Pouding chômeur can also be called pouding au chômeur or pouding du chômeur, and translates to “poor man’s pudding” or “unemployment pudding.” It consists of a basic white sponge cake baked on top of a sweet syrup mixture made from brown sugar, water and sometimes milk. The cake batter is poured on top of the warm syrup and baked, the cake rises on top of the syrup and when the cake part is done it then left at room temperature to soak the remaining syrup which stays at the bottom of the pan. The final result is a three layers dessert of moist white cake, soaked cake and syrup.
The pudding is made up of a classic cake batter using basic and cheap ingredients. As an economical recipe, the batter does not contain eggs, and so does not rise much. Occasionally, eggs would be added to the batter in times when cooks could afford them. The syrup can be made from brown sugar, white sugar, maple syrup or a combination of these. Generally, brown sugar was used in urban areas and maple syrup more used in rural areas, depending on which was easier to access. During the Great Depression, beginning in 1929 and lasting into the 1930s, stale bread was also used instead of cake batter.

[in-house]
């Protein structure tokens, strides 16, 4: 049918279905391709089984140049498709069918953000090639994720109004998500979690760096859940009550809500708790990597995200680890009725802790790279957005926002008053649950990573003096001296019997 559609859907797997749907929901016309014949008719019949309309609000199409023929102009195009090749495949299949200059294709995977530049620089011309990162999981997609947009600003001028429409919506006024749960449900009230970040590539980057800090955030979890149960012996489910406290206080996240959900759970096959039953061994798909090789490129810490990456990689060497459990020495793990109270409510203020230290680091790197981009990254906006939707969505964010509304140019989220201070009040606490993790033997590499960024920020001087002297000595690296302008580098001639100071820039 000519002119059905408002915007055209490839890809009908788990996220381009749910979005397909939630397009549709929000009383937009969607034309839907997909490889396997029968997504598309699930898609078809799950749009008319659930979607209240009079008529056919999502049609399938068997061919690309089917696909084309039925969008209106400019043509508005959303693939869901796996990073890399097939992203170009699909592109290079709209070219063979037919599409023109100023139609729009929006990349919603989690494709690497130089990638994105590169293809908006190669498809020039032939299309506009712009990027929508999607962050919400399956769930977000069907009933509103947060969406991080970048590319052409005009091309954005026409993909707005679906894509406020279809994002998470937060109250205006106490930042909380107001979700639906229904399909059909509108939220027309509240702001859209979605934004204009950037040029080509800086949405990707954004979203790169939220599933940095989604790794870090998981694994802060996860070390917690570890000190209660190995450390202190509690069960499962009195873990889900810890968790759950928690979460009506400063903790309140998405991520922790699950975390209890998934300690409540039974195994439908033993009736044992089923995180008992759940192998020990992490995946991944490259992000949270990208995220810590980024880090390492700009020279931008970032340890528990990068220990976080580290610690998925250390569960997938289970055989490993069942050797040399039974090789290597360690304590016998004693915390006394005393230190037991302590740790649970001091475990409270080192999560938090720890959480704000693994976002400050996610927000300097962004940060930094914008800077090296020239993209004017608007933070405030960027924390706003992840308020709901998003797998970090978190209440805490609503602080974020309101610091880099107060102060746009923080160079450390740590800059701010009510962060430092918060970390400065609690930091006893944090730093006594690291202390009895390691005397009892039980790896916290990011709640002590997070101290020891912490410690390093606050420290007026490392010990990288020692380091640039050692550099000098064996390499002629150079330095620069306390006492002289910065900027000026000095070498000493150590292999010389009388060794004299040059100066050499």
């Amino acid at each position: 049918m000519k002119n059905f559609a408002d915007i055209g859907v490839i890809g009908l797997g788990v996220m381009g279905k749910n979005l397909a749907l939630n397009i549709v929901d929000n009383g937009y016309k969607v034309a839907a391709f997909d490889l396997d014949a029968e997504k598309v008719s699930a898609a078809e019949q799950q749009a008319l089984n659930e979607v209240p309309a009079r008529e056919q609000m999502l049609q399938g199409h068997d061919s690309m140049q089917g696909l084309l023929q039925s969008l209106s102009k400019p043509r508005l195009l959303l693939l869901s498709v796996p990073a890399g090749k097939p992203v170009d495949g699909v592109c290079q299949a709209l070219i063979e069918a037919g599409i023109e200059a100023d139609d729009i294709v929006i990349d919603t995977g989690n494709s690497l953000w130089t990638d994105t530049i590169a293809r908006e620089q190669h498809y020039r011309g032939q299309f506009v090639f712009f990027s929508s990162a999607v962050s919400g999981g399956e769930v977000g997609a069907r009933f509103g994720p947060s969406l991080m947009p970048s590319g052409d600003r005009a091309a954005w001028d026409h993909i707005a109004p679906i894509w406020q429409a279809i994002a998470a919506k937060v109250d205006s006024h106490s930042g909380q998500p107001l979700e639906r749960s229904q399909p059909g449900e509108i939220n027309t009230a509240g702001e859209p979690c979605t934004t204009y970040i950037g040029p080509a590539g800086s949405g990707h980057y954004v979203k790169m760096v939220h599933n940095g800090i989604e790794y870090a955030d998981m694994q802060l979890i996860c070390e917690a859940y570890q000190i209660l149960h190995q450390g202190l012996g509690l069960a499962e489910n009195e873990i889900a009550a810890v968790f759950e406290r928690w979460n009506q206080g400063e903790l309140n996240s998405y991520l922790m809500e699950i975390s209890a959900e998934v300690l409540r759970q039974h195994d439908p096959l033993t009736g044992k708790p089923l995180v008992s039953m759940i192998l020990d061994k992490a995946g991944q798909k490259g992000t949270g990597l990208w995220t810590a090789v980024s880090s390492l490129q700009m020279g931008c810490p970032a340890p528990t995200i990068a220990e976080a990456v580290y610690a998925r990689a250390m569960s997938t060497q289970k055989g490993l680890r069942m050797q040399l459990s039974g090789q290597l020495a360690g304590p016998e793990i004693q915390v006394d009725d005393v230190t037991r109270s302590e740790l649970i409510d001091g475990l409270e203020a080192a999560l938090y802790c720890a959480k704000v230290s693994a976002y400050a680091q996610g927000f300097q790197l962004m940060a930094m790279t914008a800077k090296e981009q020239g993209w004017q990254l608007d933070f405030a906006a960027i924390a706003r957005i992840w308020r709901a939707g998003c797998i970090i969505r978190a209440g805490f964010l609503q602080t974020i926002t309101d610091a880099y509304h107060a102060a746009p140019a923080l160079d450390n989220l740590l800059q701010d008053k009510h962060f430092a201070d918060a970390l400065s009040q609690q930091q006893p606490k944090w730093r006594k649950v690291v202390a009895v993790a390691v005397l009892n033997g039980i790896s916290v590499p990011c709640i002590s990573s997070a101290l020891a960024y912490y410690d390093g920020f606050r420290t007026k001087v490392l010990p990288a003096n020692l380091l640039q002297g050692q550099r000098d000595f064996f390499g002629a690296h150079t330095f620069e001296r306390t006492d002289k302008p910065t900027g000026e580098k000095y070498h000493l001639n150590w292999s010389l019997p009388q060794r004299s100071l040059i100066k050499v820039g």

Pouding chômeur is part of the traditional cuisine of Quebec and it is believed that the recipe has been passed down orally. Originally, it was made without exact measurements. This dessert was created by Georgette Falardeau, wife of Camillien Houde, mayor of Montreal, during the start of the Great Depression. Georgette wanted to bring something sweet to soothe the souls of poor and unemployed people. The pouding chômeur was an urban dessert at first since most poor and unemployed people were living in Montreal. It quickly spread throughout the province with some adaptations; some used butter or lard (instead of vegetable shortening) and maple syrup because it was easier to find and cheaper if you were living on a farm or in a remote location.
The pouding chômeur still remains at this day a classic and popular dessert in Quebec, especially in French-speaking households. It is no longer a dessert associated with poverty, but a staple of the local cuisine. Each family has its own recipe, slightly adapted to their tastes and budget. Nowadays it is often associated to the maple season and served in sugar shacks.